Sacramento, CA – The 3rd Manual Snow Survey is set for March 3, but already the Department of Water Resources (DWR) says the most recent electronic readings reveal a trend of declining water content in the snowpack this winter.
Electronic readings on Thursday show the statewide water content is just 19 percent of the historical average for the date. DWR spokesperson Doug Carlson says history is not on our side in terms of the February readings. He adds, “Water content for all of February 26th [readings] that we’ve been measuring for decades is 24.2 inches. We’re at 4.6 inches so you can see how far below the norm we are, going back decades.”
Thursday the National Weather Service issued a Winter Weather Advisory for the Sierra Nevada above 4000 feet with a potential for three to twelve inches of snow. Carlson says, while that is good news, it is not enough to make up what is needed. He explains, “If we had 150% of normal precipitation by the end of the water year, we might have a chance to get out of the drought, according to our state climatologists. Right now, in the central region…we’re only at 48% of normal. It’s only about 89% of normal in the northern regions. Elsewhere, the average is probably around 60 to 70% of normal for the entire water shed, that’s a far, far cry from 150%.” Carlson adds the past two winter storms this year have been too warm, producing mostly rain when it is significant snowfall that is needed.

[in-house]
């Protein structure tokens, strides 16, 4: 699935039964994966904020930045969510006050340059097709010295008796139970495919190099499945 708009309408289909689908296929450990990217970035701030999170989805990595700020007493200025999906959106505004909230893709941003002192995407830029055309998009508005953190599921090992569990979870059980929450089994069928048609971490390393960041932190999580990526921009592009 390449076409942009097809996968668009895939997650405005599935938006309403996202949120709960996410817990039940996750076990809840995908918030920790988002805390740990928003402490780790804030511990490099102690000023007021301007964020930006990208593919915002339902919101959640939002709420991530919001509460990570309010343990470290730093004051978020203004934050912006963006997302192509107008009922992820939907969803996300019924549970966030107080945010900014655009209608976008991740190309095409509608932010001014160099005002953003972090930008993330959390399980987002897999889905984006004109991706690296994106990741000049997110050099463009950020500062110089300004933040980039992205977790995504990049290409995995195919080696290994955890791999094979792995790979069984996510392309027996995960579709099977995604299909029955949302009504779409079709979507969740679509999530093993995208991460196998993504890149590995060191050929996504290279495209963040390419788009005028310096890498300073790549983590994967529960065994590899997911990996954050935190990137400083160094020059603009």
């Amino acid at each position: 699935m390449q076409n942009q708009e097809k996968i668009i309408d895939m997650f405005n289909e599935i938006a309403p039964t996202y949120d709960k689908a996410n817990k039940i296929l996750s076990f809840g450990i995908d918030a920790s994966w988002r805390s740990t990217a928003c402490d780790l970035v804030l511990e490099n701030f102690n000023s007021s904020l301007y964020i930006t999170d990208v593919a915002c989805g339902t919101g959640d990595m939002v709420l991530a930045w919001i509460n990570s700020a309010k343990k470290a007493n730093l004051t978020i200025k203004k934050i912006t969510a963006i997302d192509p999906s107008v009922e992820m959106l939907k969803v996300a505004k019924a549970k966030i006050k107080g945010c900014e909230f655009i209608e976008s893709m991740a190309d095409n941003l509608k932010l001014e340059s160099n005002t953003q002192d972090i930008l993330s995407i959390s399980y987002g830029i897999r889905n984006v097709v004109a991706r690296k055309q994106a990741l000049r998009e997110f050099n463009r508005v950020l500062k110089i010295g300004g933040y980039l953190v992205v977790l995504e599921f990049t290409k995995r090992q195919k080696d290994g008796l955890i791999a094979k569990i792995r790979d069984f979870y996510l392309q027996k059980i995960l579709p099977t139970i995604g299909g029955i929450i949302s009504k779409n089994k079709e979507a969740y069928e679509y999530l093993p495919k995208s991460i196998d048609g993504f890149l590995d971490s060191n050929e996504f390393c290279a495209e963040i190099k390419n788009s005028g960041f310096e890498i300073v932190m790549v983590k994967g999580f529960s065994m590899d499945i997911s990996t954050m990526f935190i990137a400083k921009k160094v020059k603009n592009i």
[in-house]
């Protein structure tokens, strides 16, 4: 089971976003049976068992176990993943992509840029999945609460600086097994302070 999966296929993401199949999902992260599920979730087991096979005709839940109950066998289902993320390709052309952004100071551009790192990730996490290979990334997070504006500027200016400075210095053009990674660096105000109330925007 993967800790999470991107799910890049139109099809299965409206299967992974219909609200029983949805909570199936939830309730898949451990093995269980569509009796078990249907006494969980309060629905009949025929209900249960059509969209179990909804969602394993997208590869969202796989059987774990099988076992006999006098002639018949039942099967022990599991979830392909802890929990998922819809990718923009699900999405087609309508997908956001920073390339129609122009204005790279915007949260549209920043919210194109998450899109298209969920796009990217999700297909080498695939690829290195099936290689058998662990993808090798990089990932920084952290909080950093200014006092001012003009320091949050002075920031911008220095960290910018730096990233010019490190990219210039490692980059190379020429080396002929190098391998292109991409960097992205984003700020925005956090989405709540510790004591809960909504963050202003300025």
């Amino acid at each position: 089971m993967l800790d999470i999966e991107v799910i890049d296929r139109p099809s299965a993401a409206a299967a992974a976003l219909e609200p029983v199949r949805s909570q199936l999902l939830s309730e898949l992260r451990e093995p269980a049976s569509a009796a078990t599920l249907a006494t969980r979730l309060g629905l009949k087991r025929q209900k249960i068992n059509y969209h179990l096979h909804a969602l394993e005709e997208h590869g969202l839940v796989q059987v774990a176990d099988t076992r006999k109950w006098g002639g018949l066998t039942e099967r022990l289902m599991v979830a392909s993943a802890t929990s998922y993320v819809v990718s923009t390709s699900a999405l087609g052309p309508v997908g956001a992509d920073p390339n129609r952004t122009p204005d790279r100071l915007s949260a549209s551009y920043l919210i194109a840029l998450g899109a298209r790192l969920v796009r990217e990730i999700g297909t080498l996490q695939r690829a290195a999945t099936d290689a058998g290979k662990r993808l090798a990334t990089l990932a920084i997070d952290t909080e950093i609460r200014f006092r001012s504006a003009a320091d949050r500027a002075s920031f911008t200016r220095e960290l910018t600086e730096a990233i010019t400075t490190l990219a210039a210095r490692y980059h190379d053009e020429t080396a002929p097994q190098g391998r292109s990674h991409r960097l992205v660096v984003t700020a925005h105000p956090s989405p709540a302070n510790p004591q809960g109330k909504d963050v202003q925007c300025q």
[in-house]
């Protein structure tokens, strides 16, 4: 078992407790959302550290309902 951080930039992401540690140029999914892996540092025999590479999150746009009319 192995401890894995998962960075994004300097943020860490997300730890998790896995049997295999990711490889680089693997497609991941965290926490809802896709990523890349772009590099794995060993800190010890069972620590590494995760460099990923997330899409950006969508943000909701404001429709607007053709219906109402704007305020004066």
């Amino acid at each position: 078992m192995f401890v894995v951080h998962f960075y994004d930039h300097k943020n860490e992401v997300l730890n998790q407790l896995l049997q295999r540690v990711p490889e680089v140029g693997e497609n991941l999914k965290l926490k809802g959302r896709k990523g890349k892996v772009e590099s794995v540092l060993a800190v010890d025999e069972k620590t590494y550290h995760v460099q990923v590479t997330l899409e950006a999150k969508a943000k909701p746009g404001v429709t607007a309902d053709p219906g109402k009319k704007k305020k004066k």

The two previous manual surveys taken this year in December and January found the statewide water equivalent was just about 50% and 25% of the historical averages on those dates.